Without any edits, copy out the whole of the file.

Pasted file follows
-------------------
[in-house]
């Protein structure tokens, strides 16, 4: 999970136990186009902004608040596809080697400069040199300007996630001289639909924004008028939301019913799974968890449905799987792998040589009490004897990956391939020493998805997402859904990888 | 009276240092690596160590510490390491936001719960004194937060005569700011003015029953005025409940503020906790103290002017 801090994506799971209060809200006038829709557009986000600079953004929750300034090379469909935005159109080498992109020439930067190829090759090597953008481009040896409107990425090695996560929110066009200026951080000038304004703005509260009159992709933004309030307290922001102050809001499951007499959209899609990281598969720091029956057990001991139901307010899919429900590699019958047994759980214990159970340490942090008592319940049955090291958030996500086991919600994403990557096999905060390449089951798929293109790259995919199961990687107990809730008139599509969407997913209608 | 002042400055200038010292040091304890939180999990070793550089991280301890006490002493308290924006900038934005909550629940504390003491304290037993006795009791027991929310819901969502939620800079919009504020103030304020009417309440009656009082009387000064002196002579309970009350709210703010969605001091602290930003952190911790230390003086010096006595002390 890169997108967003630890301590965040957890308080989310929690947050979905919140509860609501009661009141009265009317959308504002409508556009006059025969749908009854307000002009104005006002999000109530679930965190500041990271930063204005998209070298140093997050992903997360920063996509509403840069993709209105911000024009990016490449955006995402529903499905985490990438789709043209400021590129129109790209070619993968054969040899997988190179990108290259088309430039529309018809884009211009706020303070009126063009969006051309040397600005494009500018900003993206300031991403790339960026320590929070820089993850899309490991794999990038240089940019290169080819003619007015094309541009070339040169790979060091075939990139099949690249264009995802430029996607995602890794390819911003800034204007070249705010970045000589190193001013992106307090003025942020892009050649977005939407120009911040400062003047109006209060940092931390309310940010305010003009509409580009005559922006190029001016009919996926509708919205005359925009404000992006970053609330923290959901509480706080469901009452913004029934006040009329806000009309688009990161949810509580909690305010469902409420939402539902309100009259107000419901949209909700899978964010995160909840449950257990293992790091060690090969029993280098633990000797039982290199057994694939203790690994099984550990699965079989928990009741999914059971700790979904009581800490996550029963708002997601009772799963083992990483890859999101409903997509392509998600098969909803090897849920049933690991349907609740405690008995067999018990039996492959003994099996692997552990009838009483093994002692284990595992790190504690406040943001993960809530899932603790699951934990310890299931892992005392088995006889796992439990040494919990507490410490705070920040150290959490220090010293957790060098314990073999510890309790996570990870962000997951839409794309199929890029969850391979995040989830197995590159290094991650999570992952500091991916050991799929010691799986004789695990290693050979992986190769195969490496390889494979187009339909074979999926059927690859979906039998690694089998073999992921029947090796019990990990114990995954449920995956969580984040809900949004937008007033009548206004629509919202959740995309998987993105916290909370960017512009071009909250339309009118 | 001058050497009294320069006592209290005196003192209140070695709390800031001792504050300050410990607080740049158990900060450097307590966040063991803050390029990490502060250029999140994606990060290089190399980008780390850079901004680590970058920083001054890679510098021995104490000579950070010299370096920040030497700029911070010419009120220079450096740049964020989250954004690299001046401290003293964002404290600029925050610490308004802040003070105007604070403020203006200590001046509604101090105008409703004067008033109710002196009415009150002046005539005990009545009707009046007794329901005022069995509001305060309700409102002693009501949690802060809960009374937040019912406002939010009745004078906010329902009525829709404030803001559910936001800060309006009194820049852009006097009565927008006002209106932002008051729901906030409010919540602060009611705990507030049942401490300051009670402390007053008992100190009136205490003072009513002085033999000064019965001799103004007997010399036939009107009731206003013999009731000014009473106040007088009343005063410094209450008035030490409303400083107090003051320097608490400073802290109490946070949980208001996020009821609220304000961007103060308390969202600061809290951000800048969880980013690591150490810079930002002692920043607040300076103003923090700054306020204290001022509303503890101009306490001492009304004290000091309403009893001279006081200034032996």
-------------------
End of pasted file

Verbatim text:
[in-house]
């Protein structure tokens, strides 16, 4: 999970136990186009902004608040596809080697400069040199300007996630001289639909924004008028939301019913799974968890449905799987792998040589009490004897990956391939020493998805997402859904990888 | 009276240092690596160590510490390491936001719960004194937060005569700011003015029953005025409940503020906790103290002017 801090994506799971209060809200006038829709557009986000600079953004929750300034090379469909935005159109080498992109020439930067190829090759090597953008481009040896409107990425090695996560929110066009200026951080000038304004703005509260009159992709933004309030307290922001102050809001499951007499959209899609990281598969720091029956057990001991139901307010899919429900590699019958047994759980214990159970340490942090008592319940049955090291958030996500086991919600994403990557096999905060390449089951798929293109790259995919199961990687107990809730008139599509969407997913209608 | 002042400055200038010292040091304890939180999990070793550089991280301890006490002493308290924006900038934005909550629940504390003491304290037993006795009791027991929310819901969502939620800079919009504020103030304020009417309440009656009082009387000064002196002579309970009350709210703010969605001091602290930003952190911790230390003086010096006595002390 890169997108967003630890301590965040957890308080989310929690947050979905919140509860609501009661009141009265009317959308504002409508556009006059025969749908009854307000002009104005006002999000109530679930965190500041990271930063204005998209070298140093997050992903997360920063996509509403840069993709209105911000024009990016490449955006995402529903499905985490990438789709043209400021590129129109790209070619993968054969040899997988190179990108290259088309430039529309018809884009211009706020303070009126063009969006051309040397600005494009500018900003993206300031991403790339960026320590929070820089993850899309490991794999990038240089940019290169080819003619007015094309541009070339040169790979060091075939990139099949690249264009995802430029996607995602890794390819911003800034204007070249705010970045000589190193001013992106307090003025942020892009050649977005939407120009911040400062003047109006209060940092931390309310940010305010003009509409580009005559922006190029001016009919996926509708919205005359925009404000992006970053609330923290959901509480706080469901009452913004029934006040009329806000009309688009990161949810509580909690305010469902409420939402539902309100009259107000419901949209909700899978964010995160909840449950257990293992790091060690090969029993280098633990000797039982290199057994694939203790690994099984550990699965079989928990009741999914059971700790979904009581800490996550029963708002997601009772799963083992990483890859999101409903997509392509998600098969909803090897849920049933690991349907609740405690008995067999018990039996492959003994099996692997552990009838009483093994002692284990595992790190504690406040943001993960809530899932603790699951934990310890299931892992005392088995006889796992439990040494919990507490410490705070920040150290959490220090010293957790060098314990073999510890309790996570990870962000997951839409794309199929890029969850391979995040989830197995590159290094991650999570992952500091991916050991799929010691799986004789695990290693050979992986190769195969490496390889494979187009339909074979999926059927690859979906039998690694089998073999992921029947090796019990990990114990995954449920995956969580984040809900949004937008007033009548206004629509919202959740995309998987993105916290909370960017512009071009909250339309009118 | 001058050497009294320069006592209290005196003192209140070695709390800031001792504050300050410990607080740049158990900060450097307590966040063991803050390029990490502060250029999140994606990060290089190399980008780390850079901004680590970058920083001054890679510098021995104490000579950070010299370096920040030497700029911070010419009120220079450096740049964020989250954004690299001046401290003293964002404290600029925050610490308004802040003070105007604070403020203006200590001046509604101090105008409703004067008033109710002196009415009150002046005539005990009545009707009046007794329901005022069995509001305060309700409102002693009501949690802060809960009374937040019912406002939010009745004078906010329902009525829709404030803001559910936001800060309006009194820049852009006097009565927008006002209106932002008051729901906030409010919540602060009611705990507030049942401490300051009670402390007053008992100190009136205490003072009513002085033999000064019965001799103004007997010399036939009107009731206003013999009731000014009473106040007088009343005063410094209450008035030490409303400083107090003051320097608490400073802290109490946070949980208001996020009821609220304000961007103060308390969202600061809290951000800048969880980013690591150490810079930002002692920043607040300076103003923090700054306020204290001022509303503890101009306490001492009304004290000091309403009893001279006081200034032996």